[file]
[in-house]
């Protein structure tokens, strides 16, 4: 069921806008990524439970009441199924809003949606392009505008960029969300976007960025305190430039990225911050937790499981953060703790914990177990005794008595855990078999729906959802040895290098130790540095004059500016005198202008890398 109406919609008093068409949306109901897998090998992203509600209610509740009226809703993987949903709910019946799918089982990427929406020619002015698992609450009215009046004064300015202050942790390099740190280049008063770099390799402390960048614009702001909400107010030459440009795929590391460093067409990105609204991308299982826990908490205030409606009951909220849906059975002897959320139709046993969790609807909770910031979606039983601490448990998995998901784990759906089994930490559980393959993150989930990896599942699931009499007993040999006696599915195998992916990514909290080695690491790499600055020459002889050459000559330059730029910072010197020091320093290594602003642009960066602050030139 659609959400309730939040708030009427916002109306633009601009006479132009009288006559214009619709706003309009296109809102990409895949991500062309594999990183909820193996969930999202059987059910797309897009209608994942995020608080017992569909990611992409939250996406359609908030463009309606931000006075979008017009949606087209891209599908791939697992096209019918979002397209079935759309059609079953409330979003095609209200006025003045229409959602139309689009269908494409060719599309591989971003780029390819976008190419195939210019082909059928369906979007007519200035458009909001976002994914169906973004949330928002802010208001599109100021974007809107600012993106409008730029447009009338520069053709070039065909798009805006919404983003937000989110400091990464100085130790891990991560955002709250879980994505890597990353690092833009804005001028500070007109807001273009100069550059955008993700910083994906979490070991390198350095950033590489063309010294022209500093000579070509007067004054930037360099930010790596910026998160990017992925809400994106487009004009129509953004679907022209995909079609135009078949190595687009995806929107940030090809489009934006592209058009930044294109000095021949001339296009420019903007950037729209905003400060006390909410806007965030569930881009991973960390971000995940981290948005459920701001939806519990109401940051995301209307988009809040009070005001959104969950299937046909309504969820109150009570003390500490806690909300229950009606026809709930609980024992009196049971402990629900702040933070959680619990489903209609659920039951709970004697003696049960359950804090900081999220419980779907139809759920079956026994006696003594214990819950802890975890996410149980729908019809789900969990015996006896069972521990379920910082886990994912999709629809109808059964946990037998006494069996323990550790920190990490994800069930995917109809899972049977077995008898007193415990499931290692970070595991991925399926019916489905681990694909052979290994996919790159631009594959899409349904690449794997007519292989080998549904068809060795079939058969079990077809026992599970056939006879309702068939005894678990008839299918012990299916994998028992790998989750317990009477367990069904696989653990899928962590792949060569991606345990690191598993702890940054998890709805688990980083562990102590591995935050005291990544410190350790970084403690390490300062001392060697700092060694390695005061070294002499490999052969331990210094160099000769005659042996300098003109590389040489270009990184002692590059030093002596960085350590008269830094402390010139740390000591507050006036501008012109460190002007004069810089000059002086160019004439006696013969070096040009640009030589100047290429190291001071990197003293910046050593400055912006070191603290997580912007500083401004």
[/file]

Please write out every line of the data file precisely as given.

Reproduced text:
[in-house]
């Protein structure tokens, strides 16, 4: 069921806008990524439970009441199924809003949606392009505008960029969300976007960025305190430039990225911050937790499981953060703790914990177990005794008595855990078999729906959802040895290098130790540095004059500016005198202008890398 109406919609008093068409949306109901897998090998992203509600209610509740009226809703993987949903709910019946799918089982990427929406020619002015698992609450009215009046004064300015202050942790390099740190280049008063770099390799402390960048614009702001909400107010030459440009795929590391460093067409990105609204991308299982826990908490205030409606009951909220849906059975002897959320139709046993969790609807909770910031979606039983601490448990998995998901784990759906089994930490559980393959993150989930990896599942699931009499007993040999006696599915195998992916990514909290080695690491790499600055020459002889050459000559330059730029910072010197020091320093290594602003642009960066602050030139 659609959400309730939040708030009427916002109306633009601009006479132009009288006559214009619709706003309009296109809102990409895949991500062309594999990183909820193996969930999202059987059910797309897009209608994942995020608080017992569909990611992409939250996406359609908030463009309606931000006075979008017009949606087209891209599908791939697992096209019918979002397209079935759309059609079953409330979003095609209200006025003045229409959602139309689009269908494409060719599309591989971003780029390819976008190419195939210019082909059928369906979007007519200035458009909001976002994914169906973004949330928002802010208001599109100021974007809107600012993106409008730029447009009338520069053709070039065909798009805006919404983003937000989110400091990464100085130790891990991560955002709250879980994505890597990353690092833009804005001028500070007109807001273009100069550059955008993700910083994906979490070991390198350095950033590489063309010294022209500093000579070509007067004054930037360099930010790596910026998160990017992925809400994106487009004009129509953004679907022209995909079609135009078949190595687009995806929107940030090809489009934006592209058009930044294109000095021949001339296009420019903007950037729209905003400060006390909410806007965030569930881009991973960390971000995940981290948005459920701001939806519990109401940051995301209307988009809040009070005001959104969950299937046909309504969820109150009570003390500490806690909300229950009606026809709930609980024992009196049971402990629900702040933070959680619990489903209609659920039951709970004697003696049960359950804090900081999220419980779907139809759920079956026994006696003594214990819950802890975890996410149980729908019809789900969990015996006896069972521990379920910082886990994912999709629809109808059964946990037998006494069996323990550790920190990490994800069930995917109809899972049977077995008898007193415990499931290692970070595991991925399926019916489905681990694909052979290994996919790159631009594959899409349904690449794997007519292989080998549904068809060795079939058969079990077809026992599970056939006879309702068939005894678990008839299918012990299916994998028992790998989750317990009477367990069904696989653990899928962590792949060569991606345990690191598993702890940054998890709805688990980083562990102590591995935050005291990544410190350790970084403690390490300062001392060697700092060694390695005061070294002499490999052969331990210094160099000769005659042996300098003109590389040489270009990184002692590059030093002596960085350590008269830094402390010139740390000591507050006036501008012109460190002007004069810089000059002086160019004439006696013969070096040009640009030589100047290429190291001071990197003293910046050593400055912006070191603290997580912007500083401004």